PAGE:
One would be pressed to come up with a person more resolute that “Mahatma” (“Great Soul”) Mohandas Gandhi. The man was committed to make India independent of British rule. More remarkably, he was committed to attaining that independence through only nonviolent acts. He knew the British authorities would come after him. He expected they would. In a sense he almost wanted them to try it, because his martyrdom would rouse the Indian public for his cause. On all accounts, Gandhi was right.
On this day, March 18, in 1922, after a Gandhi-authored pamphlet entitled “Young India” incited riots and bloodshed, the British government finally had enough – Gandhi was tried on charges of plotting against the government and sentenced to six years in prison.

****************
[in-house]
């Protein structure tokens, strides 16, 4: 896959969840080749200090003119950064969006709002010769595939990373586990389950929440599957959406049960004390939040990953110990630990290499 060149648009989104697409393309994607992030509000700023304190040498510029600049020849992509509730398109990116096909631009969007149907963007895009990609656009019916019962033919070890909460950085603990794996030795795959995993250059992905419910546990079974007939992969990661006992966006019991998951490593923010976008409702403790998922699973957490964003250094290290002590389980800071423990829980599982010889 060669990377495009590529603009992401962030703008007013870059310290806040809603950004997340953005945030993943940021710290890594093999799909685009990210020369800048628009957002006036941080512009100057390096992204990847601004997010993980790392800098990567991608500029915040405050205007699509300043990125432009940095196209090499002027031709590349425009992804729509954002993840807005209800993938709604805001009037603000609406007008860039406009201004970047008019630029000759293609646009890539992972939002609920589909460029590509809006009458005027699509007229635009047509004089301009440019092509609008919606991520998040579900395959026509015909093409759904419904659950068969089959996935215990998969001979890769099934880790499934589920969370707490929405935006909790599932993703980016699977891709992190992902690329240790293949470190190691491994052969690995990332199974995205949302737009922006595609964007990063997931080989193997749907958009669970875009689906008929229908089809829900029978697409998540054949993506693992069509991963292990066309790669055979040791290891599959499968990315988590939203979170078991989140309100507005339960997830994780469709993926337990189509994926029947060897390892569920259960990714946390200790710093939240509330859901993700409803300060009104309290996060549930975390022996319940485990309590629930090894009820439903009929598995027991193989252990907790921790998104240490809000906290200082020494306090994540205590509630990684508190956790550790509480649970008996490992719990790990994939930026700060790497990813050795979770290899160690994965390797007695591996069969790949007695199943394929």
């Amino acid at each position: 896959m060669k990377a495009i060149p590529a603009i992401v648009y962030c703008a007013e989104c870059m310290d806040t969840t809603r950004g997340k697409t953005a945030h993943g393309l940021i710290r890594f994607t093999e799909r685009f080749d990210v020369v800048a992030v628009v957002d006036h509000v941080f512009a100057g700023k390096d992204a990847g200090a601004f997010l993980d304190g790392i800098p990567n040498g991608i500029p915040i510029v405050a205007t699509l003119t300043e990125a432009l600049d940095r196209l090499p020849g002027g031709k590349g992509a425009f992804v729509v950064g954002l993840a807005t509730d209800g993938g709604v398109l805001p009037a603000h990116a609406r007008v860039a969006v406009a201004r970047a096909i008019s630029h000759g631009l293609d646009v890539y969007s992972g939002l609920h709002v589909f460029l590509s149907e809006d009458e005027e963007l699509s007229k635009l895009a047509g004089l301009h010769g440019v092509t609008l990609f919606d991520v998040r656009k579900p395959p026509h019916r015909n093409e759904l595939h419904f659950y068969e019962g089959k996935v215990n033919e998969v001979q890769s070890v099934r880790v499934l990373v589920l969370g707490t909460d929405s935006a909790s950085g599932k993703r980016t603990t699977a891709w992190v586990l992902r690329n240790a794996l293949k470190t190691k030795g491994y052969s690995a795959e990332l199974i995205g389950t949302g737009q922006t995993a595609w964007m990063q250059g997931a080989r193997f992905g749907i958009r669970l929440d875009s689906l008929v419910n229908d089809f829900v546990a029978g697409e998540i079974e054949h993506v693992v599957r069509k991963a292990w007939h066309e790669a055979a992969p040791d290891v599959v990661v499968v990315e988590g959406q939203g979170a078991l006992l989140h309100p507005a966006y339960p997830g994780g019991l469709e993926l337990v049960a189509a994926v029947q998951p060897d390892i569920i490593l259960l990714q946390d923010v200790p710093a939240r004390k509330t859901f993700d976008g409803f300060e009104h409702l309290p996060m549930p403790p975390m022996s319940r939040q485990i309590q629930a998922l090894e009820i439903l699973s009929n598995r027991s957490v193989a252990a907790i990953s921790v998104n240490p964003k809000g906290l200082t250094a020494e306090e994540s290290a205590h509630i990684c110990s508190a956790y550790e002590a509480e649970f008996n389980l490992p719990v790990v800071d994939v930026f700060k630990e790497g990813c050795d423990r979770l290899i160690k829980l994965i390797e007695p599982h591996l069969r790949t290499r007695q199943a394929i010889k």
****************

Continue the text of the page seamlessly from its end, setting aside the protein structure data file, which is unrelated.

By then, Gandhi’s work and demeanor were well respected, even by the trial judge. He pronounced his sentence almost apologetically, acknowledging “[Y]ou are in a different category from any person I have ever tried or am likely ever to try.” Noting that the law makes it impossible for Gandhi to stand unpunished for his acts, the judge nevertheless concluded “if the course of events in India should make it possible for Government to reduce the period and release you, nobody would be better pleased than I.”